Many English adjectives end in -ible and -able .

The suffix -ible is used for words of Latin origin. There are about 180 of them in total. New words are not formed using this suffix. The most common examples are:

accessible admissible audible
collapsible combustible compatible
comprehensible contemptible credible
defensible destructible digestible
divisible edible fallible
flexible gullible horrible
illegible implausible inaccessible
incontrovertible incredible indefensible
indelible inedible insensible
intelligible invincible invisible
illegible irresistible irreversible
ostensible permissible plausible
possible responsible reversible
sensible susceptible suggestible
tangible terrible visible

The -able suffix is used for:

  • some Latin words, for example: dependable
  • non-Latin words, for example: affordable, renewable, washable
  • modern words like: networkable, windsurfable

There is a rule to help you determine the correct spelling of the adjective suffix. It works in most (but not all!) Cases. Remember, if you are not sure, it is better to use a dictionary. The rule is this:

Subtracting -able from the adjective leaves the full word (countable – count).

If you subtract -ible , the full word will not work (note that accessible, contemptible, digestible, flexible, and suggestible are exceptions to this rule).

-ie- or -ei- at ​​the root

Sometimes it is difficult to remember, the word is spelled with -ie- or -ei- . There is a very simple rule on this score: Secrets of Spelling Words in English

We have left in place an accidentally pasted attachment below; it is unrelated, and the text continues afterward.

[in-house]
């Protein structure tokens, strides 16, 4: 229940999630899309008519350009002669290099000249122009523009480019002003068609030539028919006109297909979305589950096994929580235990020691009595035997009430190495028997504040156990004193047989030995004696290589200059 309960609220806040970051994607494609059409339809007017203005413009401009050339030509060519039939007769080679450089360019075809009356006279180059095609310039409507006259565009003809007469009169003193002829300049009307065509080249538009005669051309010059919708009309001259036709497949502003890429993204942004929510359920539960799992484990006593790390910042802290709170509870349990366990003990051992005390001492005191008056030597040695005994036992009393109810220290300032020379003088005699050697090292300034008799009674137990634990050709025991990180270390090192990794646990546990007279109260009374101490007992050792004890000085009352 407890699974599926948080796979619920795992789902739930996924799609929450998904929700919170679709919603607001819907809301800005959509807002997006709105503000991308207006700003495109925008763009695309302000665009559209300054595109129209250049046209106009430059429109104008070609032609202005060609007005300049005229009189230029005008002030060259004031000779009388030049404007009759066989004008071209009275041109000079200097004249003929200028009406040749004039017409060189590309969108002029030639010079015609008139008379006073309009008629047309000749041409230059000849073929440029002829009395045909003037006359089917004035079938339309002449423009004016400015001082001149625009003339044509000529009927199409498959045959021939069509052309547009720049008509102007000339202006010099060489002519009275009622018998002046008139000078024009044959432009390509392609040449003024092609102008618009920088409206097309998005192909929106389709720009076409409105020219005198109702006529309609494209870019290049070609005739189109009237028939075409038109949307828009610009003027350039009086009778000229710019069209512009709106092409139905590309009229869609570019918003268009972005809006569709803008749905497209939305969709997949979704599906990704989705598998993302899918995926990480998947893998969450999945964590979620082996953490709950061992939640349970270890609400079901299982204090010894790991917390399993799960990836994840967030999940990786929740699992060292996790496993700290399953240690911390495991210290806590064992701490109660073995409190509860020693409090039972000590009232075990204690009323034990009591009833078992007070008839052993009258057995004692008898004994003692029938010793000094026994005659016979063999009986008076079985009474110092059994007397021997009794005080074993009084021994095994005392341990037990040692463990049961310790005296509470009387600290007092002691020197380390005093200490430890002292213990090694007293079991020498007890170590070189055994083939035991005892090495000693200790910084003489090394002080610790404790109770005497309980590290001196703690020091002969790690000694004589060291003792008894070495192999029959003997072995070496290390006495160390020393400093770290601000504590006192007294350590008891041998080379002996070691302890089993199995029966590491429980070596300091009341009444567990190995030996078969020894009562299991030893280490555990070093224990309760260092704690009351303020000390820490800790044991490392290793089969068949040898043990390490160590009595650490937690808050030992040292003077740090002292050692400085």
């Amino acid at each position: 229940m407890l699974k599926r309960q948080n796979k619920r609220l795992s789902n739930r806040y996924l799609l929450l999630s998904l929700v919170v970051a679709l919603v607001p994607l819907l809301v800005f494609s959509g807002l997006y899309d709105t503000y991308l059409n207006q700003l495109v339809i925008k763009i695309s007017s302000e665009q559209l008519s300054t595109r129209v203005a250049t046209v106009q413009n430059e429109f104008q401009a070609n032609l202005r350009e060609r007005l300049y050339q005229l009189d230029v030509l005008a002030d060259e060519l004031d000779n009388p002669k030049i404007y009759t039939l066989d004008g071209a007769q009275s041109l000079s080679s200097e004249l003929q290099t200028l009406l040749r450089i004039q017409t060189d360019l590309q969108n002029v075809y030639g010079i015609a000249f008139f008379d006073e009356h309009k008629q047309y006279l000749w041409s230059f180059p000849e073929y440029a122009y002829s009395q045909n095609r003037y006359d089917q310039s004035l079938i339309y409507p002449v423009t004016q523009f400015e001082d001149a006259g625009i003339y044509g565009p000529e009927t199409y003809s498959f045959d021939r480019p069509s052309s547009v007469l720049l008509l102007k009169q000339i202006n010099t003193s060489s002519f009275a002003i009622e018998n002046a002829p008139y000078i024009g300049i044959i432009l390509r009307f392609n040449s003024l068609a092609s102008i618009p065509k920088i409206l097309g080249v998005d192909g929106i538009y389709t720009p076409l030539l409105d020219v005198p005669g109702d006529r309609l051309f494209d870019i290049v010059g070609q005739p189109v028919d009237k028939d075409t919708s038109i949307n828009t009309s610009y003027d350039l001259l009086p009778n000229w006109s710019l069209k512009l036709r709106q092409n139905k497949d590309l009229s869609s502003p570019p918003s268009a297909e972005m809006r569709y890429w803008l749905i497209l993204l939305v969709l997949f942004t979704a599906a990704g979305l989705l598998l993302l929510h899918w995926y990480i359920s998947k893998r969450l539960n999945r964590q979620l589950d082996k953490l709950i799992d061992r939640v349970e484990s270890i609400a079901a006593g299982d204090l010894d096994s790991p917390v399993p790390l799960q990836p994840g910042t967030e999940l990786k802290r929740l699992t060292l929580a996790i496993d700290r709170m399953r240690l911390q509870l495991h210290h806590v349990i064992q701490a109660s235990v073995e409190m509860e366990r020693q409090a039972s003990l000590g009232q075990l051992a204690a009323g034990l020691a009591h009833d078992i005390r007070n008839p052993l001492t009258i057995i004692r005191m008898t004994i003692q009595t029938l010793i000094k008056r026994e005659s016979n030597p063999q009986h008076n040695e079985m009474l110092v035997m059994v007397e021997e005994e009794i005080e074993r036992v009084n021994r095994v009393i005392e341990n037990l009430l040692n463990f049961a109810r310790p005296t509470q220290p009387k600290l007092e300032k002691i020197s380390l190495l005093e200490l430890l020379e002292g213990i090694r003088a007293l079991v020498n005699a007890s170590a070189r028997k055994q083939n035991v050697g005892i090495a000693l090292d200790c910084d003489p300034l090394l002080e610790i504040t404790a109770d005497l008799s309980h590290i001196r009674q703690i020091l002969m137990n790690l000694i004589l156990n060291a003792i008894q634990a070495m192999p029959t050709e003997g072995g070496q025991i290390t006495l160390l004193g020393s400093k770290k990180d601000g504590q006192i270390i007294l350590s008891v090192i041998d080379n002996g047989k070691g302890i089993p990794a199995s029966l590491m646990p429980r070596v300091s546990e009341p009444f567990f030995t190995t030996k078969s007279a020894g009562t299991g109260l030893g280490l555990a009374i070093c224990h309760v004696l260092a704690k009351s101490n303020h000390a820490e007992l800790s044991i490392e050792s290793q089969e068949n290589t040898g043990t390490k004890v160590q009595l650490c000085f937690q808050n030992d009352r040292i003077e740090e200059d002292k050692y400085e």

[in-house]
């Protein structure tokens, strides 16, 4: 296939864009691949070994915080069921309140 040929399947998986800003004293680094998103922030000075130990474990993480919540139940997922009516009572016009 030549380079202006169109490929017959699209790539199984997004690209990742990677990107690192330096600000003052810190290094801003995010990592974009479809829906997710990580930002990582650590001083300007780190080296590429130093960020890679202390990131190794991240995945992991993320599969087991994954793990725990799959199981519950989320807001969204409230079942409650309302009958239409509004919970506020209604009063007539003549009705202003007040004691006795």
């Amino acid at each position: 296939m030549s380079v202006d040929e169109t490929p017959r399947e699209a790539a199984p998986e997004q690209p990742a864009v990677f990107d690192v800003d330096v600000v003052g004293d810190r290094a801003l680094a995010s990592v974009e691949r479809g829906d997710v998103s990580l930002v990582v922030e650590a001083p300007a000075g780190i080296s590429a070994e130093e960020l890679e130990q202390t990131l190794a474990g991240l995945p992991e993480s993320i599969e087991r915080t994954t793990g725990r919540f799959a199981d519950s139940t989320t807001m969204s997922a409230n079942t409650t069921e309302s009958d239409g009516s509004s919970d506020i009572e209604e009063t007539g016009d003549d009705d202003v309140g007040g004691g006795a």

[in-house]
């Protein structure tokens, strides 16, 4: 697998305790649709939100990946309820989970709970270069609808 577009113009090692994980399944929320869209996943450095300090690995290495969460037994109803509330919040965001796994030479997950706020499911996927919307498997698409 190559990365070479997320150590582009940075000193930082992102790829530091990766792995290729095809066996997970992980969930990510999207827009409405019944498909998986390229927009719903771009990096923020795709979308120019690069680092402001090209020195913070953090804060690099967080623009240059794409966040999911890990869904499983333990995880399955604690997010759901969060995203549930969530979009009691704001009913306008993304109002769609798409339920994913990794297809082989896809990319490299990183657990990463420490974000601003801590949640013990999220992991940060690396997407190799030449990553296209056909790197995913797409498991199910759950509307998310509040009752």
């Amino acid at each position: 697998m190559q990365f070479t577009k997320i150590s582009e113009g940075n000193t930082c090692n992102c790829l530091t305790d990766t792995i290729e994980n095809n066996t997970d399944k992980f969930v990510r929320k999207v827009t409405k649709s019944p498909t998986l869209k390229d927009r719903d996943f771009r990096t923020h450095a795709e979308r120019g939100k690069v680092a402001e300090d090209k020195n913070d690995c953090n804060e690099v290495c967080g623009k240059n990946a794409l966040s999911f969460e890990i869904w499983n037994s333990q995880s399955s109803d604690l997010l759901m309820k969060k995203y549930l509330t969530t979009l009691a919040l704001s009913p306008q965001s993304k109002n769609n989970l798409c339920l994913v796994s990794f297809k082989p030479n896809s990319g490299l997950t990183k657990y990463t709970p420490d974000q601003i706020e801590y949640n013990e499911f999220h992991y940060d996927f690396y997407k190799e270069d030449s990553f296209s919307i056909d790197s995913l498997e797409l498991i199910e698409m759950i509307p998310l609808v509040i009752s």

I before E, but not after C

It works if the vowels ie / ei  give a long sound [i:]. Consider:

I before E: chief, retrieve, brief, field, pierce, thief, believe, mischievous

but not after C: perceive, receipt, ceiling, deceit, conceit, conceive, deceive, receive

If the sound in the middle of a word is pronounced like [eɪ], then it is written through -ei- :

vein

weight

neighbor

sleigh

beige

feint

weight

There are a few common exceptions to this rule:

height

their

either

neither

weird

seizure

seize

British and American spellings

There are several fundamental differences between British and American spellings.

The final -l in verbs is doubled in stressed and unstressed syllables in British, but only in stressed – in American:

BrE: re bel  – re bell ed; tra vel – tra velled

AmE: re bel  – re bell ed; tra vel – tra veled

Many words ending in -re in British end with -er in American:

BrE: center, theater, fiber

AmE: center, theater, fiber

Words ending in -ogue in British are spelled with -og in American:

BrE: analogue, catalog

AmE: analog, catalog

Words ending in -our in British are spelled with -or in American :

BrE: color, labor

AmE: color, labor Secrets of Spelling Words in English

Some British verbs may end with -ise or -ize , but only -ize in American:

BrE: realise, realize; harmonize, harmonize

AmE: realize; harmonize

Some words end with -ce in British and -se in American:

BrE: defense, license (n.), Pretence

AmE: defense, license (n.), Pretense

Other differences:

BrE (UK) AmE (US)
check check
counselor counselor
donut donut
fulfil fulfill
gray gray
judgment, judgment judgment
kerb curb
mold mold
practice (v.) practice (v.)
program (plan, TV show) program
program (computer program) program
pyjamas pajamas
specialty specialty
tire tire